Failed inflation of the swim bladder and DIO enzyme inhibition
Exposure to individual chemicals for 96 h caused swim bladder inflation defects in zebrafish larvae, taking TBC as an example (Figure 1). Figure 1b showed failed inflation in the gas bladder of larvae exposed to 1000 µg/L TBC after 96 hpf. Figure 1c showed the decreased area in inflation of gas bladder of larvae exposed to 1000 µg/L TBC after 96 hpf.
Increasing chemical concentrations showed a significantly decreased relative area of the gas bladder(Figure 2). Increasing chemical concentrations showed significantly increased failed inflation of the gas bladder(Figure 3). There were no significant differences in the relative area of the larval gas bladder between the 250, 500 µg/L HBCD exposure group and the control group (Figure 2b). However, compared with the control group, there were significant differences in the relative area of the swim bladder in the 1000 and 2500 µg/L HBCD exposure group (Figure 2b). Also, there were no significant differences in the relative area of the larval gas bladder between the 2, 4 µg/L Cu exposure group, 100, 200 µg/L Zn exposure group, and the control group(Figure 2d and h).
HBCD could cause zebrafish larvae gas bladder defects, which led to the failure of gas bladder inflation, and the pathological phenomenon of losing the capacity of free swimming, which could ultimately lead to the death of zebrafish larvae. Following embryonic exposure to CPs, deformity effects of gas bladders of zebrafish larvae were observed in CPs-treated groups and as the concentration of the CPs increased, deformity of gas bladders of zebrafish larvae increased, with an obvious dose-response relation (Figure 3c).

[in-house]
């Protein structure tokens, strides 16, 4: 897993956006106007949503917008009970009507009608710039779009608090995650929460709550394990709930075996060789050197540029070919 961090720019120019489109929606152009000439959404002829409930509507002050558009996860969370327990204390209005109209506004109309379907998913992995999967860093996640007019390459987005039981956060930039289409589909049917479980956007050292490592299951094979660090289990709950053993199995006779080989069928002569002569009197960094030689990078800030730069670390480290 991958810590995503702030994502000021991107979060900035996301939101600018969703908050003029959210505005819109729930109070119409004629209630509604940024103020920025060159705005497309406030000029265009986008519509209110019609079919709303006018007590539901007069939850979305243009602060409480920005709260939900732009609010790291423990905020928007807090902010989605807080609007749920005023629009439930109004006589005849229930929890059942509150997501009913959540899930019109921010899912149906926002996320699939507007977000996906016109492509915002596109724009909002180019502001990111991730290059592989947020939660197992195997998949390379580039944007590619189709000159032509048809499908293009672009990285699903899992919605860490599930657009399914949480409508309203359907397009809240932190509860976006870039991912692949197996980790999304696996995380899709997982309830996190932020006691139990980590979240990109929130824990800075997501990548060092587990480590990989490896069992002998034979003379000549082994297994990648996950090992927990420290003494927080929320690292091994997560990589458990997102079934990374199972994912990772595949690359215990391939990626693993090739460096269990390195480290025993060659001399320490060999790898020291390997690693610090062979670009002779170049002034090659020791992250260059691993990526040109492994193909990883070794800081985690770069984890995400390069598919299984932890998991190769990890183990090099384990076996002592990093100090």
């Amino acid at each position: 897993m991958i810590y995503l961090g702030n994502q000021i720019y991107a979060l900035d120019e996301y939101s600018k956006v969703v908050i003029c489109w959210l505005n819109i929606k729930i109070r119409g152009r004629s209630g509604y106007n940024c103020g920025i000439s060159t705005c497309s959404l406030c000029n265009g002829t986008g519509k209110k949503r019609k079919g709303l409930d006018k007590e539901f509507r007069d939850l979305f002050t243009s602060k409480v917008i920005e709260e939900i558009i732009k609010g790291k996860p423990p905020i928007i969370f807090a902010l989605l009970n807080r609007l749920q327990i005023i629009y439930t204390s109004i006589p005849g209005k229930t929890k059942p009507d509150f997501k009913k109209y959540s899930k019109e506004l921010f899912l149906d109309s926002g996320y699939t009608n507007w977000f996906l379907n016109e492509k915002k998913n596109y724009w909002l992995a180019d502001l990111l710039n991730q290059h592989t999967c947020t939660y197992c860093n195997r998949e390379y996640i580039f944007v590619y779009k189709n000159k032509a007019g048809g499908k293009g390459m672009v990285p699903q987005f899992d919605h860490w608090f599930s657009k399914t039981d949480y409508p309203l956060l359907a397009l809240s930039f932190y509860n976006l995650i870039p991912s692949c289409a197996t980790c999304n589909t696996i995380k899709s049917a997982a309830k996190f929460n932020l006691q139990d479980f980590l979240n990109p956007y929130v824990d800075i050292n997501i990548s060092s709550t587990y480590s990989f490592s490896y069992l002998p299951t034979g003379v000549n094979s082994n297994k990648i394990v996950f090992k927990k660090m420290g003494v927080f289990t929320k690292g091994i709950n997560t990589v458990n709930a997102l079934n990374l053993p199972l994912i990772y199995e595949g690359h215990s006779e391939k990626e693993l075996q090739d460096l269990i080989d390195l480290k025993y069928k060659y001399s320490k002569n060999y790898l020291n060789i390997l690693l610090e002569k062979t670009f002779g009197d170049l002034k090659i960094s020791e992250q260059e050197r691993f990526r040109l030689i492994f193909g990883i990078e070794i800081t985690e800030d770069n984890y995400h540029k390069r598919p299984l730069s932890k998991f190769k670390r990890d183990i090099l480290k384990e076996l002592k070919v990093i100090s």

Increasing concentrations of TBC, HBCD, CPs, Cu, and Zn inhibited the enzyme activity of DIO1 in larvae after 96 h exposure, while increasing concentrations of Cd and Pb elevated the enzyme activity of DIO1(Figure 4). TBC, HBCD, CPs, Cu, Cd, Pb, Ag, and Zn all inhibited the enzyme activity of DIO2 in larvae after 96 h exposure(Figure 5). Most chemicals that were both strong DIO1 and DIO2 inhibitors had an adverse effect on posterior chamber inflation or gas bladder area. For example, PFOS exposure also caused spinal curvatures in zebrafish larvae and affected the gas bladder inflation(Hagenaars et al. 2014).
With an increase in Ag+ concentration in the larval body, the enzyme activity of DIO1 did not vary (Figure 4), whereas the activity of DIO2 was inhibited and showed a credible logistic dose-response relationship (Figure 5). This result indicates that DIO2 enzymes might play a vital role in the aeration of the swim bladder. In support of this phenomenon, most compounds that strongly reflect DIO1 and DIO2 affect posterior chamber ventilation or surface area(Stinckens et al. 2018). Some compounds are only strong DIO2 inhibitors, whereas Ag+, like tetrachlorobisphenol A, is a strong DIO1 inhibitor but not a DIO2 inhibitor(Stinckens et al. 2018). In a previous study, 4 days after fertilization, peaks of DIO1 and DIO2 mRNA expression were observed in normal developing zebrafish(Vergauwen et al. 2018), indicating that either isotype is dominant at this point. However, DIO2 is suggested to be the main contributor to TH activation in developing zebrafish embryos(Darras et al. 2015). Studies have shown that the knockout of DIO1 mRNA affects the embryonic development of zebrafish, whereas the knockout of DIO2 delays the development of ear capsule length, head-trunk angle, and pigmentation index(Houbrechts et al. 2016).